For example, if your mom asks you to clean your room…there's a big difference between a kid who cleaned their room out of a sense of duty to what the "right" thing their mom asked them to do is….and a kid who did it just because their mom said she'd buy them an ice cream cone if they did it. See, in both cases the consequence is that the room got cleaned, but are both people equally moral? I think most of us would say no! If someone does something just to get a "thank you" or just to get a special prize for having done that thing…it doesn't matter how moral their actions APPEAR to be…it cheapens it a bit. It seems clear that the intentions behind actions matter! 
 Now because the whole thing revolves around a sense of duty to moral principles…from here…historically… it's never been a far jump away from moral absolutism. The idea that no matter WHAT the consequences of an action are…no matter how seemingly bad they may be…regardless of context…certain actions are just right or wrong. Simple as that. Moral absolutism.
It wouldn't be uncommon for a moral absolutist to say things like murder is just wrong, stealing is unquestionably wrong…lying is always wrong. Doesn't matter how good of a reason YOU think you have, these things can NEVER be justified. But if you still want some clarifying as to what it takes to be a good moral absolutist…take it from my good friend Cardinal John Henry Newman…19th century moral absolutist…whenever I stay up really late at night with a flashlight under the covers thinking about moral absolutism and how terrifying it is…this exact passage always flashes through my mind.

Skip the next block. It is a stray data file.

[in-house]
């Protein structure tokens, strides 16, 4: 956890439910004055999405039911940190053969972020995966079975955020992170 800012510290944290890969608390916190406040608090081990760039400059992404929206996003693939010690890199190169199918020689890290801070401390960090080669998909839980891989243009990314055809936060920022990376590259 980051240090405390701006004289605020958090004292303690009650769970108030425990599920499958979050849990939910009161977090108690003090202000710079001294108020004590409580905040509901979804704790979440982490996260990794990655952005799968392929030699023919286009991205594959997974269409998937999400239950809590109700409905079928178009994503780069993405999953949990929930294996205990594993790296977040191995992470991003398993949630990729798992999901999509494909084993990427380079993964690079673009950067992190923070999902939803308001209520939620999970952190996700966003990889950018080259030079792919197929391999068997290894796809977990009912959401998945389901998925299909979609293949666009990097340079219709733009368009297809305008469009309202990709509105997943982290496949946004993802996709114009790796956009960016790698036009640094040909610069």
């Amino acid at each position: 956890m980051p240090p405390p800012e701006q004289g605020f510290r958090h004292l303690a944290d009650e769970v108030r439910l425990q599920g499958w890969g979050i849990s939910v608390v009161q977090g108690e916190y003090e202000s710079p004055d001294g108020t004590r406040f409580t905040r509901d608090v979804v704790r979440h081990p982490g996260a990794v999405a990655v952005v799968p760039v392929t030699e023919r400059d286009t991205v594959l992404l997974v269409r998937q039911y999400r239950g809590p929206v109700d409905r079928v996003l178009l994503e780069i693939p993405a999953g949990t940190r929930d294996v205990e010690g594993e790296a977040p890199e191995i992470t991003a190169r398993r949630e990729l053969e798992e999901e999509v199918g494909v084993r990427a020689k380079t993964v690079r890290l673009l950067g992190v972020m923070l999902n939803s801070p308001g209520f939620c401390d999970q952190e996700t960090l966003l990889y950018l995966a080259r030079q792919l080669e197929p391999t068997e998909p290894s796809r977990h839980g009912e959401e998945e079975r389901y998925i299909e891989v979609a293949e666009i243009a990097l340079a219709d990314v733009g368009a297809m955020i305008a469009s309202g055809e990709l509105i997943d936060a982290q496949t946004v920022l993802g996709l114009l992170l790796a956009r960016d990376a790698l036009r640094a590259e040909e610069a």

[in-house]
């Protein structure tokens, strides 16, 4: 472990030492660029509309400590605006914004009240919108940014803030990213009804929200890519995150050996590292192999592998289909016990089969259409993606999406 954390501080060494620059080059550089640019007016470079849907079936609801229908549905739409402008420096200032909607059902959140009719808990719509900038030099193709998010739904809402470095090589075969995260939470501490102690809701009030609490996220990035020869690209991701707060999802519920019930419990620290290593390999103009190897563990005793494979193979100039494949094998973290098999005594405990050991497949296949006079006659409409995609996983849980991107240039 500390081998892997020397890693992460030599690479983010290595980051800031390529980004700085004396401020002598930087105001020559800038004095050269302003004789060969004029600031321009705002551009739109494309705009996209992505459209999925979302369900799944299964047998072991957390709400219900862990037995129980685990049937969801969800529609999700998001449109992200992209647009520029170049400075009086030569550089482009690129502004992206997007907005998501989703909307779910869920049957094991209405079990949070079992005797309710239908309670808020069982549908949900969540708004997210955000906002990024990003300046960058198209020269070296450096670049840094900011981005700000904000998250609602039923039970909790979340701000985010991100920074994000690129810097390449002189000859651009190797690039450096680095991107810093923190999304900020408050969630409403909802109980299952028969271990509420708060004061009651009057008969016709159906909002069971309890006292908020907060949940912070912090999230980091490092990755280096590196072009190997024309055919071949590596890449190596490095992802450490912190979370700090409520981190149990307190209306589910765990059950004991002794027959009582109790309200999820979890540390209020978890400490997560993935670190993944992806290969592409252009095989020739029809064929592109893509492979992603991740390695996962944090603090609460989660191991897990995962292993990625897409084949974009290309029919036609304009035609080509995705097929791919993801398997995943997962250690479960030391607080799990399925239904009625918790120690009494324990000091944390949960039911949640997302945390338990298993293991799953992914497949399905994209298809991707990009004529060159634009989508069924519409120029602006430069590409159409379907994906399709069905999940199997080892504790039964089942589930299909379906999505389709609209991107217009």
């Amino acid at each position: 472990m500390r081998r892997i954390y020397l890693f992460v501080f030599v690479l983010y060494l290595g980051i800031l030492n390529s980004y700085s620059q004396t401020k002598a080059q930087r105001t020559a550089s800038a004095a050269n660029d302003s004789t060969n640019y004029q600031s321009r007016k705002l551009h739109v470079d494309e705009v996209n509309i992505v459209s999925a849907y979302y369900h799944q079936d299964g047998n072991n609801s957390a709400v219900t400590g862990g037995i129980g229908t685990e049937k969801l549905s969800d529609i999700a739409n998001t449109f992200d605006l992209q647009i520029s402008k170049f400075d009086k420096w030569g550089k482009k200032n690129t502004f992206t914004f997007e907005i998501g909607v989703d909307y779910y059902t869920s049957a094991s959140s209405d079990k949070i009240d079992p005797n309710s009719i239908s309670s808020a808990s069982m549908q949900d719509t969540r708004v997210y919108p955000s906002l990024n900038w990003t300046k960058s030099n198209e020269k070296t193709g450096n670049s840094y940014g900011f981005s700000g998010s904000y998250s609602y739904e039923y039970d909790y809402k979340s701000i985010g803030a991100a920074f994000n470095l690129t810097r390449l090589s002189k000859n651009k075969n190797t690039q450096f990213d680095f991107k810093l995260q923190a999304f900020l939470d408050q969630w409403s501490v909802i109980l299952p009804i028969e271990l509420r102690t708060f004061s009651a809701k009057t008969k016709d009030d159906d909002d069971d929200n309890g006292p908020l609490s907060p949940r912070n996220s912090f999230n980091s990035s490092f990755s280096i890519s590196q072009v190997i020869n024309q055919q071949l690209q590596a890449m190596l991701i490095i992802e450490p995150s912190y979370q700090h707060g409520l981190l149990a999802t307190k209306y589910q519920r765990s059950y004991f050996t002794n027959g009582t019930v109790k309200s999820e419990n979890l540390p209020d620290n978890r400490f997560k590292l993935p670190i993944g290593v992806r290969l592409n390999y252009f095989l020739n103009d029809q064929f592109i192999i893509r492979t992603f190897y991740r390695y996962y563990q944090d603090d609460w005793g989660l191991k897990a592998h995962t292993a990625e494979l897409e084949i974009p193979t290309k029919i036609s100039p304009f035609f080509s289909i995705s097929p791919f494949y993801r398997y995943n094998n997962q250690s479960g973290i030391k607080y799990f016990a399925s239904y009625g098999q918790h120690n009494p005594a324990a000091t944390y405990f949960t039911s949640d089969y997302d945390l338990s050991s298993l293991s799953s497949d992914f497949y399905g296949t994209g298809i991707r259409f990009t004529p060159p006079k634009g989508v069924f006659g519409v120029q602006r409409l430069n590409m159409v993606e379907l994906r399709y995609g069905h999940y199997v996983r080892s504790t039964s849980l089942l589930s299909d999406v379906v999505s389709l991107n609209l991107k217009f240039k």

He said:
"it were better for sun and moon to drop from heaven, for the earth to fail, and for all the many millions who are upon it to die of starvation in extremest agony, so far as temporal affliction goes, than that one soul, I will not say, should be lost, but should commit one single venial sin, should tell one wilful untruth, though it harmed no one, or steal one poor farthing without excuse"
So what this guy is saying is that in his humble opinion…or he's speaking for the church in this passage…Lying is wrong…plain and simple…it would be better for the sun and moon to drop from heaven…for millions of people to die in agony than for one person to tell a single lie that harmed no one. Now if this sounds a little emo from Cardinal Newman…you gotta admire the guys conviction, right? Who would've thought Exodus 20:16 could get so painful for all of God's children? 

And if this sounds a little inflexible to you for a way to approach morality…well you're absolutely right. It is VERY inflexible. And this is a good lesson to take from our discussion here…there are strengths and weaknesses to both deontology and consequentialism…this moral absolutism that we're talking about being only one type of deontology…but the same criticism is leveraged against most deontology and it is this: whenever your approach to morality involves arriving at these hard and fast moral principles that you have a duty to adhere to regardless of what the consequences might be…you always run the risk of being called a little inflexible. 
Take the ax murderer example from the beginning of the episode. A deontologist who is a moral absolutist that believes lying is wrong would have to answer their door…look the ax murderer dead in the eyes and tell him exactly where their kids are. If this guy was offered a billion dollars to any charity to tell one lie…he would have to say no. If this guy could save a billion innocent human lives if he just lied about his weight while getting his drivers license…he would have to respectfully decline.